In April 2003, a week after filching Keith Richards' half-empty pack of Marlboros from a press conference held before their Bangalore concert, I found myself sitting impatiently inside the Taj Mahal hotel on Mansingh Road in Delhi. My plan was to nab Keith, who was staying in the hotel with his family, and then engage in a long chit-chat where I would ask him interesting questions about his music and his life.
Just as I spotted him walking in from the pool area outside, I stood up and briskly walked towards him. He was wearing pajamas with his head wrapped in a giant towel looking like a Paharganj backpacker. "Keith! Hi, could I have a word? Just a few questions," I muttered.
The mainline of the greatest rock'n'roll band in the world stopped in his tracks. "I'm with family, mate. I can't talk now. Maybe after lunch," he growled before bounding up the stairs towards the lifts. I had already run some of the questions I would ask him in my head: "How did you come up with that echoing riff in 'Gimme Shelter'", "When did you discover open string tuning?" and "Would you say that the Stones sound is essentially amplified Chicago Blues?" But all that came out at the Taj stairs that day was: "Um, er, did you like India? Will you be back?" Rooted to my spot well after Keith had vanished forever, not only did I sense a great opportunity lost but I also felt like a full-bloated moron, the kind who asks a visiting Stone whether he will ever play with AR Rahman.
Then, a few weeks ago, this book landed on my desk and I finally had my aborted long conversation with Keith Richards.
Because that's essentially what Life is: an hours-long chit-chat with Keith (via the medium of James Fox) about Keith's favourite music and his life centred around the Stones. And he does tell the reader where the echoing riff of 'Gimme Shelter' and the liberating open five-string tuning come from. ("It transformed my life. It's the way of playing that I use for the riffs and songs the Stones are best known for — 'Honky Tonk Women', 'Brown Sugar', 'Tumbling Dice', 'Happy', 'All Down the Line', 'Start Me up' and 'Satisfaction'. 'Flash' too.... If you're working the right chord, you can hear this other chord going on behind it, which actually you're not playing. It's there. It defies logic. And it's just lying there saying, 'Fuck me'.")
Like Bob Dylan's peripatetic Chronicles: Volume 1, Keith's chronicle is part-memoir and part-celebration of music and musicians. And he celebrates with the passion and energy of a full-bloated fan. There are kneeling passages on Elvis's guitarist Scotty Moore ("I'd have died and gone to heaven just to play like that [Scotty on 'Mystery Train ' and 'Money Honey'], on John Lee Hooker, Muddy Waters, Bo diddley ("There was the power in [these] people's voices. It wasn't loud, necessarily, it just came from way down deep. The whole body was involved..."), on Etta James ("my bride in a rock'n'roll 'marriage'"). And there are seams where he simply deep-dives into the sea of music itself and comes up with pearls like: "Rock'n'roll ain't nothing but jazz with a hard backbeat."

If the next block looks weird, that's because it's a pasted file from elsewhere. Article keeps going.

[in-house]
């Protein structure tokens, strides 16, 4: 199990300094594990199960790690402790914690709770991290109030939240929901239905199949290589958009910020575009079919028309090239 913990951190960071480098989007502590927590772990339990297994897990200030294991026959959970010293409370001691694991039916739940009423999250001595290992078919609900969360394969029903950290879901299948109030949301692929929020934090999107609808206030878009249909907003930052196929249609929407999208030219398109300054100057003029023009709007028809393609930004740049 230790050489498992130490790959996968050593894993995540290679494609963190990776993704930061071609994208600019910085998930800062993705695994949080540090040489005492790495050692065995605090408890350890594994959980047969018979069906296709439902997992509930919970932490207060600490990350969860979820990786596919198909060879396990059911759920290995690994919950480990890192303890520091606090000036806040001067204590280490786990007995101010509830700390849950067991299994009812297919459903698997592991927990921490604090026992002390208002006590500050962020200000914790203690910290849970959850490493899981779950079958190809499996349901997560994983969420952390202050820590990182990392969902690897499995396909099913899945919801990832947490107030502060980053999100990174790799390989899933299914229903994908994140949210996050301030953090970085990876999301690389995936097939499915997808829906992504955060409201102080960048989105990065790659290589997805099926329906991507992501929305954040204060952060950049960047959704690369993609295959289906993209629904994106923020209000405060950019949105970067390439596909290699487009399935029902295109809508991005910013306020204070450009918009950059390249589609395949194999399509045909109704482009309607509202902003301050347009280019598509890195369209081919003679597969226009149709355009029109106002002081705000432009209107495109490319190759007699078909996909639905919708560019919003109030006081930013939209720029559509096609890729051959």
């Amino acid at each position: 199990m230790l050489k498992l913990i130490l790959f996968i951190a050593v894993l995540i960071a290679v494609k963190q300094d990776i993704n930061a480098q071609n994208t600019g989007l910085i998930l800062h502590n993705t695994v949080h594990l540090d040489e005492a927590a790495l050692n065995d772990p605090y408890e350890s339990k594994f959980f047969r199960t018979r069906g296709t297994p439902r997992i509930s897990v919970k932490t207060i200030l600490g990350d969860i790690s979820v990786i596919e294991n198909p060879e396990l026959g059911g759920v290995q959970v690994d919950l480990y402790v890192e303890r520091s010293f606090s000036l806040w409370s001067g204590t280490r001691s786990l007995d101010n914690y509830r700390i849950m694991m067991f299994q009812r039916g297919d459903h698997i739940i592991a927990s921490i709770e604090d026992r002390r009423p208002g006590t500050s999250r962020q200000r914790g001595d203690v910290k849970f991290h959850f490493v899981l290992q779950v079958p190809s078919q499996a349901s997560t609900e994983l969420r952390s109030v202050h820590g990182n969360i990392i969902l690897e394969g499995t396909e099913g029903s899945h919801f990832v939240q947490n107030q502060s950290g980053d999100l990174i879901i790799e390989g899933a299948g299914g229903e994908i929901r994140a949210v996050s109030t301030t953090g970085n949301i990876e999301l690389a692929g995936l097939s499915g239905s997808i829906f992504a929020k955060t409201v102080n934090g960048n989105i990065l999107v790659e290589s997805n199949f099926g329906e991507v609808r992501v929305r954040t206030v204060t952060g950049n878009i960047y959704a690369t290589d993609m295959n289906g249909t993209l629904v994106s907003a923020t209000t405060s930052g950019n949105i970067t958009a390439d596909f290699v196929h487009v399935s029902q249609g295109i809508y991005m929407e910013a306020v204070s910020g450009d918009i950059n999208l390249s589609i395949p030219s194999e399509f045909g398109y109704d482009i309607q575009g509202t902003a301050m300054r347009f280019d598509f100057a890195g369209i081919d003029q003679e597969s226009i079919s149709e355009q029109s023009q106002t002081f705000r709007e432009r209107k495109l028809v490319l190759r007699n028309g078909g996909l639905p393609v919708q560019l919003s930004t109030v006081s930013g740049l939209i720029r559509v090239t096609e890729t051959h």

And, of course, he chortles about Mick. With a best pal's sadness. It was the love of the same kind of music — literally, considering that the two became thick as stones after they first met at a train station in 1961 when Mick came up to Keith who was carrying a Chuck Berry record — that brought them together and has made their rocky million-year 'marriage' work. Keith is, in a way, in awe of Mick's past talent as a singer.
But he is also the old man on the couch in the book talking about his jaded 'missus': "I used to love to hang with Mick, but I haven't gone to his dressing room in, I don't think, twenty years. Sometimes I miss my friend. Where the hell did he go?"
He sticks it to the Stones frontman about his terrible need to be 'with the times' and his fondness for hanging out with 'posh people'. About Mick accepting the knighthood, Keith says: "...he called up to say, I've got to tell you this now: Tony Blair is insisting that I accept the knighthood. You can turn down anything you like, pal, was my reply. I left it at that. It was incomprehensible... The Mick that I grew up with, here's a guy who'd say shove all your little honours up your arse... It may have been another attack of LVS [Lead Vocalist Syndrome]." It becomes pretty clear that Keith's primal protective and filial duty has always been towards the Rolling Stones, even if that means protecting the band from Mick Jagger. And the book is a delight for Stones and rock music fans alike in the nitty-gritty Keith goes into about sessions and concerts and the very process of the band creating their music and sound.
Life, not surprisingly, is also littered with notes about Keith's relationship with drugs, which he insists he took to "be grounded". "It's not only to the high quality of the drugs I had that I attribute my survival. I was very meticulous about how much I took..." This line of thought of insisting on — and being lucky about — having only the highest quality of heroin or cocaine, makes him sound less like a snort'n'sort rock star and more like a gaunt guitar-playing Sherlock Holmes.
Till now, Keith has been portrayed either as the iguana-skinned, drug'n'booze-fuelled, less-articulate half of the Rolling Stones, or as the world's 'most elegantly wasted' man who, along with the cockroach, is likely to survive a nuclear blast and who cracked his skull after falling off a tree and snorted his father's ashes (both incidents 'explained' in the book). But as he told Christopher Sandford in the 2003 biography Satisfaction, "I'm just a herbert from Dartford. None of you guys ever gets your shit straight." So along with the birds and the riffs and the Stones and the drugs, we also get a recipe towards the end of the book of bangers and mash. Somehow he manages to make even that sound rock and roll.